Six years after the Fukushima Daichi nuclear disaster — a major nuclear meltdown brought on by an earthquake and tsunami hitting Fukushima, Japan — some residents who fled the area are getting the go-ahead to finally return home.
The government has cleared four towns in the Fukushima prefecture as being safe for people, but there’s at least one issue standing in the way: Thousands of radioactive wild boars.
The boars, which have been consuming contaminated plants and smaller animals since the nuclear disaster, exhibit levels of the radioactive element cesium-137 that’s 300 times more than would be deemed safe for humans to consume, The New York Times reports.
The presence of the boars, which have thrived in the region since humans cleared out, isn’t news. The Washington Post reported last year on the animals, noting that scientists have found no evidence that the boars have any ill effects from radioactivity in their systems.
The media has compared the situation with the region surrounding Chernobyl, Ukraine. There, wildlife like wolves, deer, bears and owls have flourished since people abandoned the area following the Chernobyl nuclear disaster in 1986.
But in Fukushima, the boars present a dilemma for humans who want to move back home. The Times reports that the boars are causing massive damage to farmland. And, since they’ve lost their wariness of people, they’re likely to be aggressive.“It is not really clear now which is the master of the town, people or wild boars,” Tamotsu Baba, mayor of the deserted town of Namie, told Reuters. Some residents of Namie will be allowed to return at the end of the month.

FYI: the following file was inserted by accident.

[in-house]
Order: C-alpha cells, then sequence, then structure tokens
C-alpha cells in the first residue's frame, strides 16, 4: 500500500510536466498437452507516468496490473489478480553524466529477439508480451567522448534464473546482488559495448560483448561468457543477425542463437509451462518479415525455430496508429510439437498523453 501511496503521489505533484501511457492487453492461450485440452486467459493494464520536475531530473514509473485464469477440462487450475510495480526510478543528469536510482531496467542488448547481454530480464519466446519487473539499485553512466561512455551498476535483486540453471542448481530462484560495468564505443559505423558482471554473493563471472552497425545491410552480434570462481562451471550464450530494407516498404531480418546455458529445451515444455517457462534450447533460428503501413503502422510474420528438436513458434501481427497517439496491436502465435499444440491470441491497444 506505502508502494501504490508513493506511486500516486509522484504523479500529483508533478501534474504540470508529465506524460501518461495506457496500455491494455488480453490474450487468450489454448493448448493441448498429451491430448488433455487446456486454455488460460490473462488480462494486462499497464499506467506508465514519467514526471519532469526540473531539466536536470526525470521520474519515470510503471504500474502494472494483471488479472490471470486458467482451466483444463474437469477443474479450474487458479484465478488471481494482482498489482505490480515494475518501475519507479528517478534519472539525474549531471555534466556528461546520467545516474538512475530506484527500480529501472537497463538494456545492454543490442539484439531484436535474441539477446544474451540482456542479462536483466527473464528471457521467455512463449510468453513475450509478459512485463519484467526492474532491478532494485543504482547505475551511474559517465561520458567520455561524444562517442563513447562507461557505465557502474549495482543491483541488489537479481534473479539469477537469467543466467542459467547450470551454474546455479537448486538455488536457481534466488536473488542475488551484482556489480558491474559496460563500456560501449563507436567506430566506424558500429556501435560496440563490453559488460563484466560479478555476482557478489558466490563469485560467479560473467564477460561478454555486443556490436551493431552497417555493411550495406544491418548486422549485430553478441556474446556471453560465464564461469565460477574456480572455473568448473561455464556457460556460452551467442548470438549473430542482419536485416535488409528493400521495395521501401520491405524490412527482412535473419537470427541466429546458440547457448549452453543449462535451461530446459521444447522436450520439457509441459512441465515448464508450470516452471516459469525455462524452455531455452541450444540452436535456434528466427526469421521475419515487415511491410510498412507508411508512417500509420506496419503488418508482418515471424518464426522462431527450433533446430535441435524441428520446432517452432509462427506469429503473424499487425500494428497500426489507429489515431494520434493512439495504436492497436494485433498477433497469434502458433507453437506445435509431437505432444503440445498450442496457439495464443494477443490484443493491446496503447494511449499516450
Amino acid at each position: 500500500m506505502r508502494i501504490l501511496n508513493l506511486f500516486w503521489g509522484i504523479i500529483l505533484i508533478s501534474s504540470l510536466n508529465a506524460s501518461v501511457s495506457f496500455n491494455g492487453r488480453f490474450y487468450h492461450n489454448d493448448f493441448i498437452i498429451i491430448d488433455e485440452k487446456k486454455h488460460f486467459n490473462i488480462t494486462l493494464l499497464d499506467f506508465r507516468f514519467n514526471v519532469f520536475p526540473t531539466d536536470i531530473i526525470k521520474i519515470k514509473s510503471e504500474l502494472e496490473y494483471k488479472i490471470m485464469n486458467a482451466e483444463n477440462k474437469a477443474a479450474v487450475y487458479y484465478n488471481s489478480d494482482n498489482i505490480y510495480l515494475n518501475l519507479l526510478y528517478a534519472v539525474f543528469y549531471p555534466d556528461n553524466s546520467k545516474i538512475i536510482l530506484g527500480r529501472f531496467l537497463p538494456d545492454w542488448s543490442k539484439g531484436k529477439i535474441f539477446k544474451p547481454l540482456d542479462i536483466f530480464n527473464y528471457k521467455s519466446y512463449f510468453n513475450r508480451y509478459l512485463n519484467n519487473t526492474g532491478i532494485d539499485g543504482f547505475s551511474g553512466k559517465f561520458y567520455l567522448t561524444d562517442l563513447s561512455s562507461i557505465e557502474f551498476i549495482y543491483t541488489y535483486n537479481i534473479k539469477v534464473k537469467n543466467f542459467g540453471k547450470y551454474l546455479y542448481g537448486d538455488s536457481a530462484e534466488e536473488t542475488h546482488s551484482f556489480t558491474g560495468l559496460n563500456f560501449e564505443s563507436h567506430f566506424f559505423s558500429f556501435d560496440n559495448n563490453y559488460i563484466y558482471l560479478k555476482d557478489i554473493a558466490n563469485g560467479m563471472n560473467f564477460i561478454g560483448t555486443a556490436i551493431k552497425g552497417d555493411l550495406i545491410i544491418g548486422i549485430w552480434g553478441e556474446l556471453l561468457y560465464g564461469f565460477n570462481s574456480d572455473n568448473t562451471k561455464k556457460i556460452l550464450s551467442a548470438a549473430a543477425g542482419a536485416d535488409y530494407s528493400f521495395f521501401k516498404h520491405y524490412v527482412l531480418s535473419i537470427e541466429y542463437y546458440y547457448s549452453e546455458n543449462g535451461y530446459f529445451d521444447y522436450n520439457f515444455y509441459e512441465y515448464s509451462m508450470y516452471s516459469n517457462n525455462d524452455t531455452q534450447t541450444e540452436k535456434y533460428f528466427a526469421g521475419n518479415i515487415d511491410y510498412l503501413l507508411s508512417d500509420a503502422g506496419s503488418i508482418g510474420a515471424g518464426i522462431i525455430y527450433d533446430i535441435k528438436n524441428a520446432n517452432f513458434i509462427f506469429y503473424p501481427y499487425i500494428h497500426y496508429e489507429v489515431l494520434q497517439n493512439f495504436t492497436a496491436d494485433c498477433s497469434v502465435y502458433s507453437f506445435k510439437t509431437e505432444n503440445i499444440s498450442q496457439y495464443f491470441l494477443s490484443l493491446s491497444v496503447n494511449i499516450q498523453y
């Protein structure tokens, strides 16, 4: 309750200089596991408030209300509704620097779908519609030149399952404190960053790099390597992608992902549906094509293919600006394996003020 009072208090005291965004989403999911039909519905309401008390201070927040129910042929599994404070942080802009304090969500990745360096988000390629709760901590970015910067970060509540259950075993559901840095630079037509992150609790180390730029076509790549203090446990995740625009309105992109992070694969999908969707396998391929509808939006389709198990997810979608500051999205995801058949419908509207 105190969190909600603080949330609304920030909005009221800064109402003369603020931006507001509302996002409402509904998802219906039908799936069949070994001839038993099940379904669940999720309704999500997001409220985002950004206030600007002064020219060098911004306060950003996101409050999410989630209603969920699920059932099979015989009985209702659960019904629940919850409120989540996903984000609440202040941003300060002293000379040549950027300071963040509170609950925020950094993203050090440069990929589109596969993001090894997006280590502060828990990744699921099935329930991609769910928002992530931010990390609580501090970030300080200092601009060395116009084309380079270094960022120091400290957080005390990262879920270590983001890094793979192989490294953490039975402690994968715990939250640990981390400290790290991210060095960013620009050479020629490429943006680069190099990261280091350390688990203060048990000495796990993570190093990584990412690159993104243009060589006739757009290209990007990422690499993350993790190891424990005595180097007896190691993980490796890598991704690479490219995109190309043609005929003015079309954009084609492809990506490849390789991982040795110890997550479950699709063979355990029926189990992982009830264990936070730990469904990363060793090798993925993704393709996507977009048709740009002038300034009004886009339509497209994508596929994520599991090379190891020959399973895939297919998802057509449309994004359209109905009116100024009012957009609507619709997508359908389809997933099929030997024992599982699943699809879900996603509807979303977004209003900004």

To make way for the return of townspeople, local officials are deploying hunters to kill off the boars. They’re also setting traps and using drones to try to scare them away, according to the Times. Grisly photos of trapped and dead boars emerged from Fukushima earlier this month.
Officials also must figure out what to do with the radioactive boar bodies. The contaminated meat can’t be eaten, and there’s only so much land for burial. Burning the bodies is tricky, since the levels of radioactivity means that only special facilities can handle the task, according to Smithsonian Magazine.
But one way or another, officials are determined to eradicate the radioactive boars.
“If we don’t get rid of them and turn this into a human-led town, the situation will get even wilder and uninhabitable,” Baba told Reuters.